- Often not responding appropriately and thus coming off as cold, distant, or detached.
- Difficulty expressing thoughts verbally. Or not having much to say about anything.
- Speaking in an abstract or tangential way. Odd use of words or language structure.
- Difficulty focusing attention and engaging in goal-directed behavior.
- Poor concentration/ memory. Forgetfulness.
- Nonsensical logic.
- Difficulty understanding simple things.
- Thoughts, behavior, and actions are not integrated.
- Obsessive-compulsive tendencies- with thoughts or actions.
- Thought insertion/ withdrawal- thoughts are put it or taken away without a conscious effort.
- Conversations that seem profound, but are not logical or coherent.
Examples of delusions:
The most common type of delusions or false beliefs is paranoid delusions.
These are persecutory in nature and take many forms:
- Overpowering, intense feeling that people are talking about you, looking at you.
- Overpowering, intense sense you are being watched, followed and spied on (tracking devices, implants, hidden cameras).
- Thinking that someone is trying to poison your food.
- Thinking people are working together to harass you.
- Thinking that something is controlling you- i.e. an electronic implant.
- Thinking that people can read your mind/ or control your thoughts.
- Thinking that your thoughts are being broadcast over the radio or tv.
- Delusions of reference- thinking that random events convey a special meaning to you. An example is that a newspaper headline or a license plate has a hidden meaning for you to figure out. That they are signs trying to tell you something.
- Religious delusions- that you are Jesus, God, a prophet, or the antichrist.
- Delusions of grandeur- the belief that you have an important mission, special purpose, or are an unrecognized genius, or famous person.
- Delusions that someone, often a famous person, is in love with you when in reality, they aren’t. Also called erotomania or de Clerembault syndrome.
Examples of hallucinations:
- Hallucinations are as real as any other experience to the person with schizophrenia. As many as 70% hear voices, while a lesser number have visual hallucinations.
- Auditory hallucinations can be either inside the person’s head or externally. When external, they sound as real as an actual voice. Sometimes they come from no apparent source; other times, they come from real people who don’t actually say anything; other times, a person will hallucinate sounds.
- When people hear voices inside their heads, it is as if their inner thoughts are no longer alone. The new voices can talk to each other, talk to themselves, or comment on the person’s actions. The majority of the time, the voices are negative.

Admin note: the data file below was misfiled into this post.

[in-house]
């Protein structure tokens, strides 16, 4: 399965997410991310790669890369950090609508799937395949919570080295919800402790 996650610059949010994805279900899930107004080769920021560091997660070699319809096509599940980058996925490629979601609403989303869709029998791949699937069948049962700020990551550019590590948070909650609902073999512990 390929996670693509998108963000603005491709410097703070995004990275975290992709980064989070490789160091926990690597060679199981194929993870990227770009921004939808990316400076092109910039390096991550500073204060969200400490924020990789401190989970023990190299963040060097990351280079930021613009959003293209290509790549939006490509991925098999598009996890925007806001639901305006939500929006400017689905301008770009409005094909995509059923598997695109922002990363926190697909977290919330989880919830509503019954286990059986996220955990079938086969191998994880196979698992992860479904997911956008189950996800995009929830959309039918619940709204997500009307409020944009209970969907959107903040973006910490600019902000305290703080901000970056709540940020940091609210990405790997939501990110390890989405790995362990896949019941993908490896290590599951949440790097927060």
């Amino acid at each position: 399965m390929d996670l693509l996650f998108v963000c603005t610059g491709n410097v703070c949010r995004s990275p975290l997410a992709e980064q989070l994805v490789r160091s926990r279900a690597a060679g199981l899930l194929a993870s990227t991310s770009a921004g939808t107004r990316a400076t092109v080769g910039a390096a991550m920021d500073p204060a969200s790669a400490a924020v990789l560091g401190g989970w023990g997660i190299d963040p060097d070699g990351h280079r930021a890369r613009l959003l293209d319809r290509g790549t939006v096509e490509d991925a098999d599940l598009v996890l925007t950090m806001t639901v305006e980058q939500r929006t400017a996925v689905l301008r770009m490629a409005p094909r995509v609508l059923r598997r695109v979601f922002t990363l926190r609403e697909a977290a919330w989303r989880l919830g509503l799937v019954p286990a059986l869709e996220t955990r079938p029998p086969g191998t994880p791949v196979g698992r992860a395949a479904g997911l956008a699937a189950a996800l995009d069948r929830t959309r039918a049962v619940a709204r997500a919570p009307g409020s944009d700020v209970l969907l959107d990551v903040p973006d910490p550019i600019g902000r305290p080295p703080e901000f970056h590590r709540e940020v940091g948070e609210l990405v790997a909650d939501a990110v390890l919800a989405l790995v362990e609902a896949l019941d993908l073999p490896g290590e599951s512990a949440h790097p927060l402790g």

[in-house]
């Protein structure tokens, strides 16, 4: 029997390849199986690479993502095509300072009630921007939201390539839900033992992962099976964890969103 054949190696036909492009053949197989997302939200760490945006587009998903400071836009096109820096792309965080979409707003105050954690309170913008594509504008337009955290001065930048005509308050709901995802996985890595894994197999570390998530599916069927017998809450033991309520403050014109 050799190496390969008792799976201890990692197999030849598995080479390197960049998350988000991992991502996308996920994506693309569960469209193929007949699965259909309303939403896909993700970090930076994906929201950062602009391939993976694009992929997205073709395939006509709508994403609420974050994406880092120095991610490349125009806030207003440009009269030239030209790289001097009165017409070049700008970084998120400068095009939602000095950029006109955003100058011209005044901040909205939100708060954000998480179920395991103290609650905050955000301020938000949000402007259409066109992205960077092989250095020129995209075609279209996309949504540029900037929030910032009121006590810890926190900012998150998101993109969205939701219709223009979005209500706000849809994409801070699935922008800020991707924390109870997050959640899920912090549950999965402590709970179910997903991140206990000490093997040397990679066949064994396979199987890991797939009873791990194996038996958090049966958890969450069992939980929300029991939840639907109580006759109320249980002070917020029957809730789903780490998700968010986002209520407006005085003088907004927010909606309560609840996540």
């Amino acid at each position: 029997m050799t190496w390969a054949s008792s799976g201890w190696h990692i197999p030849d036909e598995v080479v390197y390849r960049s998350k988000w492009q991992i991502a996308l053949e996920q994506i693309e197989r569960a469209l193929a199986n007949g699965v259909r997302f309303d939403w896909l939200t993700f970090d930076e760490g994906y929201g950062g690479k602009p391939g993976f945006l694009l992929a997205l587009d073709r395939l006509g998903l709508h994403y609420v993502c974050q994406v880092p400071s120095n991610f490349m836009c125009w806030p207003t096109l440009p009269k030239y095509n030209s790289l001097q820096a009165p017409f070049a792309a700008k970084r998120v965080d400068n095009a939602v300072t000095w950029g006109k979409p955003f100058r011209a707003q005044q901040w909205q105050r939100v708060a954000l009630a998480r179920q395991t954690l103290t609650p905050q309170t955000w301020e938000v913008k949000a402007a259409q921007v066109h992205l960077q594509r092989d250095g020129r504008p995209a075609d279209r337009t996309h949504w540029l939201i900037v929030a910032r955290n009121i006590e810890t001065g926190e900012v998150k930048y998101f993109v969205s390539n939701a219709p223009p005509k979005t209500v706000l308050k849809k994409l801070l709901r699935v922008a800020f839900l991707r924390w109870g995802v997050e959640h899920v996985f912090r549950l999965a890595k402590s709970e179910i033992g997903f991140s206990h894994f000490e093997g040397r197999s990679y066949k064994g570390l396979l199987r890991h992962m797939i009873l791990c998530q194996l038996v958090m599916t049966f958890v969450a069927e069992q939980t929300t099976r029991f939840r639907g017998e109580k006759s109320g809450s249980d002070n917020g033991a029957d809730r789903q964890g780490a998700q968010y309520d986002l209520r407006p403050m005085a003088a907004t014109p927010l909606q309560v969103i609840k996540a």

- Visual hallucinations operate on a spectrum. They start with the over acuteness of the senses, then in the middle are illusions, and on the far end are actual hallucinations.
Disclaimer: The following symptoms overlap with many other diseases such as bipolar disorder, major depression, the various kinds of personality disorders (specifically paranoid and schizotypal personality disorders), and other problems such as brain tumors and temporal lobe epilepsy. There is no “typical” case of schizophrenia. Everyone has different symptoms. Seek the opinion of your doctor always.
Moreover, it is always essential to keep the big picture in mind. Having just a few of these symptoms does not necessarily mean that a person has schizophrenia or any other sort of psychiatric disorder. Almost all of the signs below can be present to a “normal” degree in people; it is when someone displays them to a significant degree that they can become psychiatric symptoms. Think of all of these behaviors as being on a continuum, in which the middle 99% of people displaying varying degrees of the behavior but are still within the “normal” range. The 1% of people on the outer edges have the behaviors in extreme proportion, and/or a significant proportion of the time, and that is when they can become debilitating.
A diagnosis of schizophrenia requires that continuous disturbance (i.e. debilitating symptoms) be present for at least six months, including at least one month of specific key symptoms (active symptoms: delusions, hallucinations, disorganized speech, disorganized/catatonic behavior, negative symptoms such as severe emotional flatness or apathy).